James Cridland

Podcasting: what Apple should do next

Podcasting is growing: but Apple is, slowly, losing its lead.

Apple’s share of all podcast listening is slowly decreasing. Spotify, Apple’s arch-enemy, is the #2 podcast app globally; and has already beaten Apple Podcasts in most countries in Central and South America and in Europe.

So, what could Apple do to revitalise their Apple Podcasts product, and regain that lead?

1. Add paid-subscription

This is an odd one to start with, I appreciate. Who wants to pay to listen to the next episode of Serial, for example?

Well, just look at China for one example. Depending who you listen to, the paid-subscription market in China could be as large as $7bn.

Paid content is a very valid form of revenue for podcasters: many of whom don’t want to take advertising at all. It wouldn’t stop ad-funded podcasts at all: but open up new avenues of funding to those who want to charge for their work. You might never use it; others might jump in with both feet.

Apple already have much of the infrastructure to achieve this: they have every single iPhone user’s credit card details, and payments are exactly how movies and TV shows work on Apple. They’re already paying millions of developers through the App Store; podcast creators are no different. And, of course, Apple would retain 30% of all revenue.

Currently, podcasting earns nothing for Apple: indeed, it costs the company money. As Apple transitions from being a hardware company to one that earns the majority of its money from services, to have some revenue from Apple Podcasts would enable the service to be taken more seriously internally; Apple Podcasts is currently a cost to the company, not a revenue generator.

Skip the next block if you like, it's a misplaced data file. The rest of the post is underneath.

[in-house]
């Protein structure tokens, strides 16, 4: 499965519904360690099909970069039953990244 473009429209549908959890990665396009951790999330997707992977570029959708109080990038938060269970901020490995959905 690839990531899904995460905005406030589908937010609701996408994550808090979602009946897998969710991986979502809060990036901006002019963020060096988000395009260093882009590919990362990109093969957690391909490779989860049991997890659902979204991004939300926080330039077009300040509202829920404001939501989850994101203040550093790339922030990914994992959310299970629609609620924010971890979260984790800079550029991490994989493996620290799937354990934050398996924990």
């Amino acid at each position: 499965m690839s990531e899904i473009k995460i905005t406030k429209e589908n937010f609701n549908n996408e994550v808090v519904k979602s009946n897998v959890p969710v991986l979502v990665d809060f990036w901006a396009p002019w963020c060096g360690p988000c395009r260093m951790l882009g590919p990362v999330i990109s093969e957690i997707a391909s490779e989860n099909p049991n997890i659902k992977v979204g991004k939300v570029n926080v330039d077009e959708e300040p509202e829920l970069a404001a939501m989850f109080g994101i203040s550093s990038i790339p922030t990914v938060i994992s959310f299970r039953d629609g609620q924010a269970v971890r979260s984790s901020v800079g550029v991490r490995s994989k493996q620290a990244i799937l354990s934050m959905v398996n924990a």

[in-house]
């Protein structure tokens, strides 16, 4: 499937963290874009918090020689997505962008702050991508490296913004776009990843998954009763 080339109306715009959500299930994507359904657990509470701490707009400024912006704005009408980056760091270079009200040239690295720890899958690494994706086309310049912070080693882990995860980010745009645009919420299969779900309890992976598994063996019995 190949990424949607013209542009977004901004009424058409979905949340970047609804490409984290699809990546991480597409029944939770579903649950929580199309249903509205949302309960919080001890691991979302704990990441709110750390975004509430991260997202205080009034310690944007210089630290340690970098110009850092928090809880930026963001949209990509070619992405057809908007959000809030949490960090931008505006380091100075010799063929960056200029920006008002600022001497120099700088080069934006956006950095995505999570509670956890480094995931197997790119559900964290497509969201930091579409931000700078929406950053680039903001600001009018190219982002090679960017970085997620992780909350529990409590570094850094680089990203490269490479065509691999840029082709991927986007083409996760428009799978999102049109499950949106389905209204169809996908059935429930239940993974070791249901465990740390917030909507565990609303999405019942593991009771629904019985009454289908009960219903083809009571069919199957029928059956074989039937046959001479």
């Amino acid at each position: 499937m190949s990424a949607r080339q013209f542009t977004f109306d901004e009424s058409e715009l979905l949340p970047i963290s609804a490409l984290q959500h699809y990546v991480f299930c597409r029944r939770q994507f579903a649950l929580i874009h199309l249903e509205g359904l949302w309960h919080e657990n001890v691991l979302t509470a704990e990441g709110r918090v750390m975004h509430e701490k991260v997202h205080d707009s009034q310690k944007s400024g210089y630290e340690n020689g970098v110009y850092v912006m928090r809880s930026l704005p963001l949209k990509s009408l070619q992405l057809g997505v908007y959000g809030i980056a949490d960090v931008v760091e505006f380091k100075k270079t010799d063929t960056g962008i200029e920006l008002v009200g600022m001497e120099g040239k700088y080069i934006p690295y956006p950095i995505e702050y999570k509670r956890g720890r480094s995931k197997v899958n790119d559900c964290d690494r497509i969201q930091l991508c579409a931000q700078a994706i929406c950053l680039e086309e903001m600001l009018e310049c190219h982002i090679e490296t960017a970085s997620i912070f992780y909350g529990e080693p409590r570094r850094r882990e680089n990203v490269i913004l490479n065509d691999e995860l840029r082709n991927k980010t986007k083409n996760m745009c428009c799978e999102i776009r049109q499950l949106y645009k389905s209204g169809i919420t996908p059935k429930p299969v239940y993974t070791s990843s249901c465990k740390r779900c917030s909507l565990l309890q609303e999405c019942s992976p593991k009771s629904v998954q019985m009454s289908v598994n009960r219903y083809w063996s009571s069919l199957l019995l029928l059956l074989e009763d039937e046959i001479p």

It’s also something that others can’t offer easily. It’s a massive undertaking to take peoples’ money and to pay millions of content creators: but Apple’s already doing this through the App Store. Spotify has no possibility of easily adding this, for example.

It also means, for paid-for podcasting, a lock-in to Apple’s services, since those would cease to be available anywhere else.

2. Launch an Android app

People don’t buy Apple phones because they have Apple Podcasts in them.

Once you’ve begun to earn money from podcasting (see #1), the next thing you’ll want to do is to open up that platform to as many people as possible: and that includes the 80% of the world who use Android devices.

Apple has already made apps for Android: including Apple Music, the company’s music subscription service, which has been installed over 10m times on Android phones.

The benefits are obvious: “Apple Podcasts” would work for everyone, and makes it very simple for podcasters to promote themselves. If paid-subscription only works on Apple Podcasts, as would probably be the case, it’s the only app that podcasters would want to promote anyway.

3. Add APIs to all the things

It’s harder than it needs to be to add a podcast to Apple Podcasts at present, with a requirement to copy and paste RSS feeds and all kinds of complicated technical stuff.

Podcast hosts would like to make this a one-click process. But currently, they can’t: there’s no API into Apple Podcasts, and no OAuth for Apple IDs that would enable a smoother process. This should be a focus for the company, to allow podcasters to get onto Apple Podcasts with the minimum of fuss.

Apple’s podcast analytics, too, are almost impossible to get out of Apple’s service: and those that manage to work out a way are specifically targeted by Apple to stop doing so.

On the contrary: Apple should be making these analytics available for every podcast host to give to their customers.

This isn’t what I want, but what Apple should do

I don’t use iOS devices. I find them suffocating, unintuitive and irritating in equal measure.

Removing some of my favourite podcasts to be subscription-only would be disappointing.

But a strong podcast industry is one with a strong leader . Not one that appears to have given up.